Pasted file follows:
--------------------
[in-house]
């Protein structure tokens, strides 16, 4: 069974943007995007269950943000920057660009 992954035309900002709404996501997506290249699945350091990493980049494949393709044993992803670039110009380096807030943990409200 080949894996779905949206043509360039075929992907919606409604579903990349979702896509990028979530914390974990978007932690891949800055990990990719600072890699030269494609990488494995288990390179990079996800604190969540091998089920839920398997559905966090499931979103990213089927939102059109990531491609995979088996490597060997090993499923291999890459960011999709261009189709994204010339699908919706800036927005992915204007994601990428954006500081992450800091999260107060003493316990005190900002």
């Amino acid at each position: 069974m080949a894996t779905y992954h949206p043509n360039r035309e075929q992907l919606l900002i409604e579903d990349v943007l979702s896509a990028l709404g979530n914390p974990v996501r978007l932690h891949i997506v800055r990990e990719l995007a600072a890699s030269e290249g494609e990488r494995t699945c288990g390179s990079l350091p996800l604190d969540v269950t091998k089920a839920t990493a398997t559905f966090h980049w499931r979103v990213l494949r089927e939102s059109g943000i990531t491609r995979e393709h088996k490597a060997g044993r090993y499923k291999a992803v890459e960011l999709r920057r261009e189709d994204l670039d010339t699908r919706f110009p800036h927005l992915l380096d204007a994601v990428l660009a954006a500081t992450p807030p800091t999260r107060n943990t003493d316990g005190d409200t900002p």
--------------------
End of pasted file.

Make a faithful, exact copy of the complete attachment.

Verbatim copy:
[in-house]
């Protein structure tokens, strides 16, 4: 069974943007995007269950943000920057660009 992954035309900002709404996501997506290249699945350091990493980049494949393709044993992803670039110009380096807030943990409200 080949894996779905949206043509360039075929992907919606409604579903990349979702896509990028979530914390974990978007932690891949800055990990990719600072890699030269494609990488494995288990390179990079996800604190969540091998089920839920398997559905966090499931979103990213089927939102059109990531491609995979088996490597060997090993499923291999890459960011999709261009189709994204010339699908919706800036927005992915204007994601990428954006500081992450800091999260107060003493316990005190900002």
């Amino acid at each position: 069974m080949a894996t779905y992954h949206p043509n360039r035309e075929q992907l919606l900002i409604e579903d990349v943007l979702s896509a990028l709404g979530n914390p974990v996501r978007l932690h891949i997506v800055r990990e990719l995007a600072a890699s030269e290249g494609e990488r494995t699945c288990g390179s990079l350091p996800l604190d969540v269950t091998k089920a839920t990493a398997t559905f966090h980049w499931r979103v990213l494949r089927e939102s059109g943000i990531t491609r995979e393709h088996k490597a060997g044993r090993y499923k291999a992803v890459e960011l999709r920057r261009e189709d994204l670039d010339t699908r919706f110009p800036h927005l992915l380096d204007a994601v990428l660009a954006a500081t992450p807030p800091t999260r107060n943990t003493d316990g005190d409200t900002p």